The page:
“Two Hours of Magic”: Pivoting from a live experience to virtual/digital? Here are a few things to consider.
By Jimmy Verrett, Sr. Creative Strategist / Sr. Creative Director, InVision Communications
Clearly, the COVID-19 (aka Coronavirus) outbreak has significantly upset the event industry—both B2B and B2C. Events such as Google I/O, the Geneva Auto Show, and SXSW have been canceled. Others, such as Coachella, Stagecoach and numerous corporate meetings are reportedly rescheduling to later in the year.
And then there are events like Facebook F8 and Adobe Summit that are pivoting from planned live events to virtual/digital experiences in an effort to maintain momentum and support important corporate initiatives.
Several high-profile InVision clients are pivoting from live to virtual/digital. Here are some of the ways we’re helping them navigate a path to success.
Communicate Early and Often
While clear, concise and consistent communication is always a best practice, it is even more critical in times of uncertainty. Within the present context, we’re working with client partners to generate and execute communication plans that engage and inform stakeholders in as close to real-time as practical. We’re drafting robust FAQ documents that efficiently house important information. And, wherever possible, we’re tailoring messaging to audience personas and care-abouts. Pre-experience communication featuring these characteristics not only drives participation, but it also serves to build trust with the audience and confidence that the upcoming engagement will be both compelling and worthwhile.
Whereas a typical multi-day live meeting or corporate event is well-suited to long general sessions, arrays of social activities and scores of breakouts or deep-dives, the successful digital/virtual event calls for a different format—one that puts the highlights front and center and makes the balance of content available on-demand to specific, interested audiences.
We like to call it “Two Hours of Magic.” It’s the distilling of many hours of corporate vision, news, product launches, demos, initiative announcements and more into a tight, dynamic two-hour “streaming broadcast” broken into various bite-sized segments. This ensures the audience stays engaged—riveted—with the biggest news, the most promising new products, the strongest, most intriguing demos. Perhaps there’s even some big-name entertainment tied to a promotion or corporate philanthropy. Key goals: Optimize the balance of 1) what needs to be communicated during this virtual “general session” and 2) deeper audience engagement, with a specific focus on the audience’s virtual experience.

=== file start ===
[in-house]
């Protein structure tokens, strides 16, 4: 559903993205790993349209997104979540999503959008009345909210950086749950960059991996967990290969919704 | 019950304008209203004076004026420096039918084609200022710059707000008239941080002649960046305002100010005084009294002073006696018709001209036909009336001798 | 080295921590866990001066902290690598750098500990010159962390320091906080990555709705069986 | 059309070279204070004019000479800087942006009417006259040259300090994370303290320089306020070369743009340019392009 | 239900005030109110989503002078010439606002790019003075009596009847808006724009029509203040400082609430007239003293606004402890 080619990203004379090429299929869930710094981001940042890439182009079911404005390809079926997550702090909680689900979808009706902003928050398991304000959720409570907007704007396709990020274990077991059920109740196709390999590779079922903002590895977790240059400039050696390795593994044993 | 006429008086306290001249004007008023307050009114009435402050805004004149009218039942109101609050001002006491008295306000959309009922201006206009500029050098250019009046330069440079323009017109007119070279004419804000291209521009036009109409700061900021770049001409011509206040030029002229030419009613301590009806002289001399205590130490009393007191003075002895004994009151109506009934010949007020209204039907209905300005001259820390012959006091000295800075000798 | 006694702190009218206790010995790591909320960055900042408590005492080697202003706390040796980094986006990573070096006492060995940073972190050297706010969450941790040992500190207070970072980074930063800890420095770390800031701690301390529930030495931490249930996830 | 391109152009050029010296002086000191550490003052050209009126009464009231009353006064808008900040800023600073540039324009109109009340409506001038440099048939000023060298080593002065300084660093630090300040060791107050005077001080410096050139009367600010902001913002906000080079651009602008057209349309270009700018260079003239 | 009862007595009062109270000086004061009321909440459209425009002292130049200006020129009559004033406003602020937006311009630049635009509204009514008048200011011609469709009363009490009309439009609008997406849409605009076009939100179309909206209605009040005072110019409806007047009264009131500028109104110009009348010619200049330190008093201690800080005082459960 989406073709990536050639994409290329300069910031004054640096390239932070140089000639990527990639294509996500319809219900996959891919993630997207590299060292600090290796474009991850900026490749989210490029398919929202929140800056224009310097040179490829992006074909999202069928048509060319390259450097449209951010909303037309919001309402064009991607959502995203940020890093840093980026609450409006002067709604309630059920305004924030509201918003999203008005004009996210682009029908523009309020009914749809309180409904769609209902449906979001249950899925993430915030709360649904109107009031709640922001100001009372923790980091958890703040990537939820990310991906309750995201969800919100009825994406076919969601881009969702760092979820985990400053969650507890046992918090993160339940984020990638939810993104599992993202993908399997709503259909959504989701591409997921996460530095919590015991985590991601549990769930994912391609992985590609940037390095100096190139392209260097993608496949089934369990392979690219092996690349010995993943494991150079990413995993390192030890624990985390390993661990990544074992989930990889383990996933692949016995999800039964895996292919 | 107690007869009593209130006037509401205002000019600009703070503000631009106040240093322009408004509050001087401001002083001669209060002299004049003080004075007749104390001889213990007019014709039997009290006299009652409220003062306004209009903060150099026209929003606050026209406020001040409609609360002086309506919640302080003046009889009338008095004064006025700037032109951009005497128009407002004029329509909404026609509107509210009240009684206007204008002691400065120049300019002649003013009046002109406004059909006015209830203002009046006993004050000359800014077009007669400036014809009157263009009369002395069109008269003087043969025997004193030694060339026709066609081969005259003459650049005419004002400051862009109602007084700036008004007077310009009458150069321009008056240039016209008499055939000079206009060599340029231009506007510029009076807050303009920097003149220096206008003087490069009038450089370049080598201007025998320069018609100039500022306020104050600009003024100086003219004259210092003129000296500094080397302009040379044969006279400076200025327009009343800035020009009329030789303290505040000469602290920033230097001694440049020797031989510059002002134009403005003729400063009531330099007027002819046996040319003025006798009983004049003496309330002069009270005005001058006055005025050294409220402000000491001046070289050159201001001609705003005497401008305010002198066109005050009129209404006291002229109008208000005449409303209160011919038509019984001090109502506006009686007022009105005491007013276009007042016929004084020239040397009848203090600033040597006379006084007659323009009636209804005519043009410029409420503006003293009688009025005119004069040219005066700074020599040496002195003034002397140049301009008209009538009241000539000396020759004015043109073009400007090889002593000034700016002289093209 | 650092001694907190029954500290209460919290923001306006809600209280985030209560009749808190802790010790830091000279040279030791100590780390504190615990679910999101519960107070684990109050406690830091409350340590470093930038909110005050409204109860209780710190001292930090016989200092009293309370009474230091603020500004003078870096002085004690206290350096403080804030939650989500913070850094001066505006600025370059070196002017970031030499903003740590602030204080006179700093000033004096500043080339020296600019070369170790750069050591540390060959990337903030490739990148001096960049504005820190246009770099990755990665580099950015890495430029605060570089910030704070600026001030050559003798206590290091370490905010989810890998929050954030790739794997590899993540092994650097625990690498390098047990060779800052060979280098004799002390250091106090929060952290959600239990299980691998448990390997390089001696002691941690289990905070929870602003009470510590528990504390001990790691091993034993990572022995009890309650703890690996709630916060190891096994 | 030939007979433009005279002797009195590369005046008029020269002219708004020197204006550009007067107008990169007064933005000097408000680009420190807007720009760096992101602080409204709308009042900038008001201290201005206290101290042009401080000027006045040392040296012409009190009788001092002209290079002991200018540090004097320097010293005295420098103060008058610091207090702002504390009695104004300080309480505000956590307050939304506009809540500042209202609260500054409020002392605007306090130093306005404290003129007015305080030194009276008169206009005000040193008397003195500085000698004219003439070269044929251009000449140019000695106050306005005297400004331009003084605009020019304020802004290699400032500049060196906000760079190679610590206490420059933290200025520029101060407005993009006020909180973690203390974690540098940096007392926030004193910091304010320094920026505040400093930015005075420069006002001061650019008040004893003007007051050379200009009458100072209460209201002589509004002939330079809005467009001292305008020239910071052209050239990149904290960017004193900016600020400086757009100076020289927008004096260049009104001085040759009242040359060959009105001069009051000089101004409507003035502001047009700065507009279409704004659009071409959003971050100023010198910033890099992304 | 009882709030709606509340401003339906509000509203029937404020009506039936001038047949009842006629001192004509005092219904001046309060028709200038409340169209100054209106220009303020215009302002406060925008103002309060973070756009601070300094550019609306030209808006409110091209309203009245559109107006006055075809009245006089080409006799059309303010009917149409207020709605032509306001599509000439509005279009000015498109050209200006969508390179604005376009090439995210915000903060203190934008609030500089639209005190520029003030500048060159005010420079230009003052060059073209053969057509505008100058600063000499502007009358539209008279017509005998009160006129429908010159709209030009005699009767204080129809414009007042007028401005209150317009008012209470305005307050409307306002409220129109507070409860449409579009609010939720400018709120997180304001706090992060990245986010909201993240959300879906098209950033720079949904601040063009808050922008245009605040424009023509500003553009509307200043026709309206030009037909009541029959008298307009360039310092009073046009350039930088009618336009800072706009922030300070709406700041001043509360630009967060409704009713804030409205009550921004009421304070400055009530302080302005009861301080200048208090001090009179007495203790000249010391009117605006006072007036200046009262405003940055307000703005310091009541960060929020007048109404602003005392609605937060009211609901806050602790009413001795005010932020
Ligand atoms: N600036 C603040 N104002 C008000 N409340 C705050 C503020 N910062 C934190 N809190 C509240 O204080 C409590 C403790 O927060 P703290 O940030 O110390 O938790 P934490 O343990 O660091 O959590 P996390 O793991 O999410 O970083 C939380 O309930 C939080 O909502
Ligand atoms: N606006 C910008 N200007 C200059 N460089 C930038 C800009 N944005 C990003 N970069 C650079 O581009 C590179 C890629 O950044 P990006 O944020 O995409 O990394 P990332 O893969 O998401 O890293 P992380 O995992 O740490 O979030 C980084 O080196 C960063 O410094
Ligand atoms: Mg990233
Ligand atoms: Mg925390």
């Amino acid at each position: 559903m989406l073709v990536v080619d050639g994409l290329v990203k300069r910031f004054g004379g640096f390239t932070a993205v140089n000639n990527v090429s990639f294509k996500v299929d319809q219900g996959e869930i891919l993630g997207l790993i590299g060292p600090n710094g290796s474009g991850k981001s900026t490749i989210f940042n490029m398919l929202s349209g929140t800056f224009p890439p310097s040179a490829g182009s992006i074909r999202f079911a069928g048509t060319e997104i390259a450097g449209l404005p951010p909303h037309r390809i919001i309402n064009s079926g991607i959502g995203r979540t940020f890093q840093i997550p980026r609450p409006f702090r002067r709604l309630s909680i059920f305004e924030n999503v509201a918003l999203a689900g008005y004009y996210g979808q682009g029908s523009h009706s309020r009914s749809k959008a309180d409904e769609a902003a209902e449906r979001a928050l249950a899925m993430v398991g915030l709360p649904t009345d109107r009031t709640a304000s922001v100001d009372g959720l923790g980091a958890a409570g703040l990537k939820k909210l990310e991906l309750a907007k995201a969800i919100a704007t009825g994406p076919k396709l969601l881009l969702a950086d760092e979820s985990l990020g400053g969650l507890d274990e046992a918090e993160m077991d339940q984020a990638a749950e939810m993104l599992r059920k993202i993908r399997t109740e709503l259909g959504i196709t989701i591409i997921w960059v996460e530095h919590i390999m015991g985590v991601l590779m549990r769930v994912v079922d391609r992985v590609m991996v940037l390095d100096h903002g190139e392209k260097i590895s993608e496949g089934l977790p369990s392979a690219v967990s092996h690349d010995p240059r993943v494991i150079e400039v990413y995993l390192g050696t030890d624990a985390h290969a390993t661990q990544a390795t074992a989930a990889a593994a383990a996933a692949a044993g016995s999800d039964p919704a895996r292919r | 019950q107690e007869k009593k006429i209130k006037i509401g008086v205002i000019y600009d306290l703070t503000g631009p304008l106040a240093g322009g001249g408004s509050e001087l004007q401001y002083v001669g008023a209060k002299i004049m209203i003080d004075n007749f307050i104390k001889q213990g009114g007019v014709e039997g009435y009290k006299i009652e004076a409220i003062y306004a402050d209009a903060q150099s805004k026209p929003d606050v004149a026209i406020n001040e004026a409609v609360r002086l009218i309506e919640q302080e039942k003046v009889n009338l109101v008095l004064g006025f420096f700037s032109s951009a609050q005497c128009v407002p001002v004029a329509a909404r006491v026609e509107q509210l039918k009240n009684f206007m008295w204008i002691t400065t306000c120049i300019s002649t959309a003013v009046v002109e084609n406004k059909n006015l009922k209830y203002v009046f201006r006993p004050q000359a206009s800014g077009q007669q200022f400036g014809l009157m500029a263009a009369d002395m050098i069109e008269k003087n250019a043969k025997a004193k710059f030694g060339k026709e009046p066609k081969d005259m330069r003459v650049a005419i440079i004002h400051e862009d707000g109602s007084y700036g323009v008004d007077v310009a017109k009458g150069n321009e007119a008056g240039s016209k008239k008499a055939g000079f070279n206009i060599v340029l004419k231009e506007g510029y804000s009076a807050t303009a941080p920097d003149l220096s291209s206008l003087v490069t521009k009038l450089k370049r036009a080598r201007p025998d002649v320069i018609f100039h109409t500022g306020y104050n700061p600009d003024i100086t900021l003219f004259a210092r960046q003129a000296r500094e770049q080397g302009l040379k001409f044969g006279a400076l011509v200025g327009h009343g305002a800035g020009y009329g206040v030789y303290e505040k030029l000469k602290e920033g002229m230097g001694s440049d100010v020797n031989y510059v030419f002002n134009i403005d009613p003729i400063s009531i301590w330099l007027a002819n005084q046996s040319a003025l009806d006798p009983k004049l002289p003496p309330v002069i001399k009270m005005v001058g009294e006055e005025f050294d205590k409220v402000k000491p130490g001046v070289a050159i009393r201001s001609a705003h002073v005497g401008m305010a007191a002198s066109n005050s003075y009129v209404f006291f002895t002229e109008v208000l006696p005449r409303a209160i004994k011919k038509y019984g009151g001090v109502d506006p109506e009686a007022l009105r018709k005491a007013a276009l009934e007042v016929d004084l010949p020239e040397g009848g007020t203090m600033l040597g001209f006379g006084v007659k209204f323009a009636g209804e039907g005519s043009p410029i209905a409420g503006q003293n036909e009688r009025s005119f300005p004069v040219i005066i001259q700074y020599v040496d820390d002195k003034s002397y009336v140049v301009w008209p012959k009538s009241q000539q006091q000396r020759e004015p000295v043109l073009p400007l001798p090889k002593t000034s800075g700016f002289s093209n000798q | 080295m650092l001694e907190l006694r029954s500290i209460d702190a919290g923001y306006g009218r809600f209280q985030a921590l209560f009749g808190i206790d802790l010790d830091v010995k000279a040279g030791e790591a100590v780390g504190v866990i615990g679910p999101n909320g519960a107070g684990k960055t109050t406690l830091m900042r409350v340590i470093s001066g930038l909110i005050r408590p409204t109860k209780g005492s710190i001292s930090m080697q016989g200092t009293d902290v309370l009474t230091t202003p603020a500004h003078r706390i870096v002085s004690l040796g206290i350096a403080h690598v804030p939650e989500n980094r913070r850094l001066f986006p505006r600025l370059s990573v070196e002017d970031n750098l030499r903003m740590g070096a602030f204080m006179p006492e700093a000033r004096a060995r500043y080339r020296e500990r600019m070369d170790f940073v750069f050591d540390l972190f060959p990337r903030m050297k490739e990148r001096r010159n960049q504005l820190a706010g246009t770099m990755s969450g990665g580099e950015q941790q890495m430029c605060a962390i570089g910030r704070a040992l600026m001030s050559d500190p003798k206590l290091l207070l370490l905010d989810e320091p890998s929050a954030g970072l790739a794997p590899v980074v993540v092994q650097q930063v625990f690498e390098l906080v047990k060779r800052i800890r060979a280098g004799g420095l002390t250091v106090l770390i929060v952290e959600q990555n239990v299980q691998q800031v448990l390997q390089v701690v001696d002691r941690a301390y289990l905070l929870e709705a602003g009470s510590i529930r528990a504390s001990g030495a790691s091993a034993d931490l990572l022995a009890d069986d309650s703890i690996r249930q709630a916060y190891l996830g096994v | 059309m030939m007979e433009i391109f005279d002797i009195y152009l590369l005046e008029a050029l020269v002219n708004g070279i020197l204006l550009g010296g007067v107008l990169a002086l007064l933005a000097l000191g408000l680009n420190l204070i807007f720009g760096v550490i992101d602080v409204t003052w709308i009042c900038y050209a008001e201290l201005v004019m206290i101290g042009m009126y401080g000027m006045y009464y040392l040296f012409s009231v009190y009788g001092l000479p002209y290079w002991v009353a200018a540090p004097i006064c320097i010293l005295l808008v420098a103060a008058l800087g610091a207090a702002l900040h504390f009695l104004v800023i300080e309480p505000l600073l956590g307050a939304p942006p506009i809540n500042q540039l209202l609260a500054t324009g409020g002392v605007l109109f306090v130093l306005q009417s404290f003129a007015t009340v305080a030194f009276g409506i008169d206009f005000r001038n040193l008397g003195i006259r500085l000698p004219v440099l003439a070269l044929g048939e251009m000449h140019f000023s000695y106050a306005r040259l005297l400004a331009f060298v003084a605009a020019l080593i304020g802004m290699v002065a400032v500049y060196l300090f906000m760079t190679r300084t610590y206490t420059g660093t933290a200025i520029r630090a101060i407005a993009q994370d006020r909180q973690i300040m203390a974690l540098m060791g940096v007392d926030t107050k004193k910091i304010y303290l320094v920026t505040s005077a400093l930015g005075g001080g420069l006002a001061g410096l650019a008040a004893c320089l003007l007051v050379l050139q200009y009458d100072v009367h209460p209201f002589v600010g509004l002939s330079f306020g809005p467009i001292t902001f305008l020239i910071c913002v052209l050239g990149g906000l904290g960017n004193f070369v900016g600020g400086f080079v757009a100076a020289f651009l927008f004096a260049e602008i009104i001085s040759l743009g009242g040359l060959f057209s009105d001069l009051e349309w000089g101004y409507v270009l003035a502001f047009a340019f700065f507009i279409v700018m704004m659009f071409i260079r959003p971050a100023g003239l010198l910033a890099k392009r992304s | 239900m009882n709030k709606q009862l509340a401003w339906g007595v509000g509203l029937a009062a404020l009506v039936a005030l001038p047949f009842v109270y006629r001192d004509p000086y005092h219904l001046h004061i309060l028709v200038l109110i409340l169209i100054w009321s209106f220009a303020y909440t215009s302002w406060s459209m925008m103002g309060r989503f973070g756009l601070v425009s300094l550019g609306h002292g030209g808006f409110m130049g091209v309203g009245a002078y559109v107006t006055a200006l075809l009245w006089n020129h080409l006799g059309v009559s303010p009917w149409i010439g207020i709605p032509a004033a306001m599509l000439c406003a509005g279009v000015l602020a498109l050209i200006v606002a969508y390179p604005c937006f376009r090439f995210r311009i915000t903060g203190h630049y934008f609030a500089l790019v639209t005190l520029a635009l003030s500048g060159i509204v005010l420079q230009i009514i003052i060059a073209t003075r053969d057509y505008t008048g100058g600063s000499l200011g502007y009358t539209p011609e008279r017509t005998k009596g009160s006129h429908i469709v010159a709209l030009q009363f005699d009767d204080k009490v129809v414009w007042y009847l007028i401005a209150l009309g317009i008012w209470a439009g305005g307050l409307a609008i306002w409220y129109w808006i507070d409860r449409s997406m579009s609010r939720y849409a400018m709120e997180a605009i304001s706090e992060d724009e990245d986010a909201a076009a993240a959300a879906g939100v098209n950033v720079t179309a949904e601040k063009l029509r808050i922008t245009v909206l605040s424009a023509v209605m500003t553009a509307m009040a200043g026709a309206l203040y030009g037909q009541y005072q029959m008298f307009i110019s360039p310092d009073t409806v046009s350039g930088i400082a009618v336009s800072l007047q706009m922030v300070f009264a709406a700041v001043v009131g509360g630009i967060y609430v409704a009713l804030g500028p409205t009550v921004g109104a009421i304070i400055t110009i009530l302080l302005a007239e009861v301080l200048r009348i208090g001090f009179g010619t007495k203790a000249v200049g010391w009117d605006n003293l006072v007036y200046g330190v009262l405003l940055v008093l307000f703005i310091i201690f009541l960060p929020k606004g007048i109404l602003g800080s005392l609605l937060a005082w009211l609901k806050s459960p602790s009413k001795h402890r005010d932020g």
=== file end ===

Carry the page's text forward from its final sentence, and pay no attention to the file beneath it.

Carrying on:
Mix it Up, Keep it Tight.
Going virtual unlocks tons of new opportunities. New ways to engage, new formats to explore, new ideas to try. We often read about how short attention spans are these days; now, we can work that to your advantage!
Dynamic graphics, “shot on iPhone” style videos, TED-style keynotes, geo-agnostic panel discussions (no travel!), “on location” reports from regions/geographies, emcees and anchors, and more.
It is essential, however, that a clear strategy is formed, objectives are articulated, and the program architecture developed with these guideposts in mind. While going virtual provides a significant opportunity, efforts must be focused.
Consider pushing content out IN ADVANCE
Now here’s something that might surprise. When moving to a virtual/digital platform, it might make good business sense to deliver much of the deep-dive and breakout content BEFORE the actual engagement. Why? Because doing so drives deeper, stickier experiences and optimizes the effectiveness of your live streaming investment. Audiences are more knowledgeable, more connected and more likely to exhibit positive behavioral action. All good things.
Thank you. Thank you. Thank you. It feels good to say; it feels good to hear. It isn’t only the events team, meeting planners, corporate executives and content generators having to change things up when going virtual; the audience is experiencing something new as well. Expressing gratitude—to team members, partners, executives, content generators and particularly your audience—advances in a positive way the collaborative spirit that fuels a successful pivot from a live to a digital/virtual experience.